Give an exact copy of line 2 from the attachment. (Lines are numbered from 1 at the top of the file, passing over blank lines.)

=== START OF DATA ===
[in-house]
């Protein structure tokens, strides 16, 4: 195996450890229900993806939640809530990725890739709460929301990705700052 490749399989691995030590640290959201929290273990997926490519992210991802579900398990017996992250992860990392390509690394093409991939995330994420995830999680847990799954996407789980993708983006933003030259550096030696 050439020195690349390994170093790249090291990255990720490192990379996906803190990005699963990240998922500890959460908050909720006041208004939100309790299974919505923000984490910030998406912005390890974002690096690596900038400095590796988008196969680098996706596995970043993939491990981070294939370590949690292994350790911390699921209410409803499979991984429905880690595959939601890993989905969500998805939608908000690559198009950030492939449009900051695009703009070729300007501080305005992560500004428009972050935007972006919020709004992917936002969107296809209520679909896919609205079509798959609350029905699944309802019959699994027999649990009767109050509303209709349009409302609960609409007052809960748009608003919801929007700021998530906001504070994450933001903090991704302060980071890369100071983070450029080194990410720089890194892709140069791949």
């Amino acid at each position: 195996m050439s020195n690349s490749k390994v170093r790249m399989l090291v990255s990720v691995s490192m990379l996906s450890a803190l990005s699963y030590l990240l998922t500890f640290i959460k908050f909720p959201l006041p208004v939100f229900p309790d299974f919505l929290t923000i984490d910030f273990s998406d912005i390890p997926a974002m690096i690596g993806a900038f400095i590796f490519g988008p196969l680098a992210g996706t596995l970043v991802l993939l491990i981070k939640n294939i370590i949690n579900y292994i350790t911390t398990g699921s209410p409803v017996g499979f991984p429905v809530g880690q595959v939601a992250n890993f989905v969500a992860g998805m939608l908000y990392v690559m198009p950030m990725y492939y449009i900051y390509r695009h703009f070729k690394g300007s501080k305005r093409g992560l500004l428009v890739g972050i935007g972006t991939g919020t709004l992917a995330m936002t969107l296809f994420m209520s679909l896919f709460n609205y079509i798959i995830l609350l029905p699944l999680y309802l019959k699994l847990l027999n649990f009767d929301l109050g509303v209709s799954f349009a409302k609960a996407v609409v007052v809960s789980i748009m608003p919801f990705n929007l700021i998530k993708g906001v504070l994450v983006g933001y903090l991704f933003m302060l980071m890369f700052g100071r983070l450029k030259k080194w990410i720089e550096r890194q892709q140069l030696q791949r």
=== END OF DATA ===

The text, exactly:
């Protein structure tokens, strides 16, 4: 195996450890229900993806939640809530990725890739709460929301990705700052 490749399989691995030590640290959201929290273990997926490519992210991802579900398990017996992250992860990392390509690394093409991939995330994420995830999680847990799954996407789980993708983006933003030259550096030696 050439020195690349390994170093790249090291990255990720490192990379996906803190990005699963990240998922500890959460908050909720006041208004939100309790299974919505923000984490910030998406912005390890974002690096690596900038400095590796988008196969680098996706596995970043993939491990981070294939370590949690292994350790911390699921209410409803499979991984429905880690595959939601890993989905969500998805939608908000690559198009950030492939449009900051695009703009070729300007501080305005992560500004428009972050935007972006919020709004992917936002969107296809209520679909896919609205079509798959609350029905699944309802019959699994027999649990009767109050509303209709349009409302609960609409007052809960748009608003919801929007700021998530906001504070994450933001903090991704302060980071890369100071983070450029080194990410720089890194892709140069791949």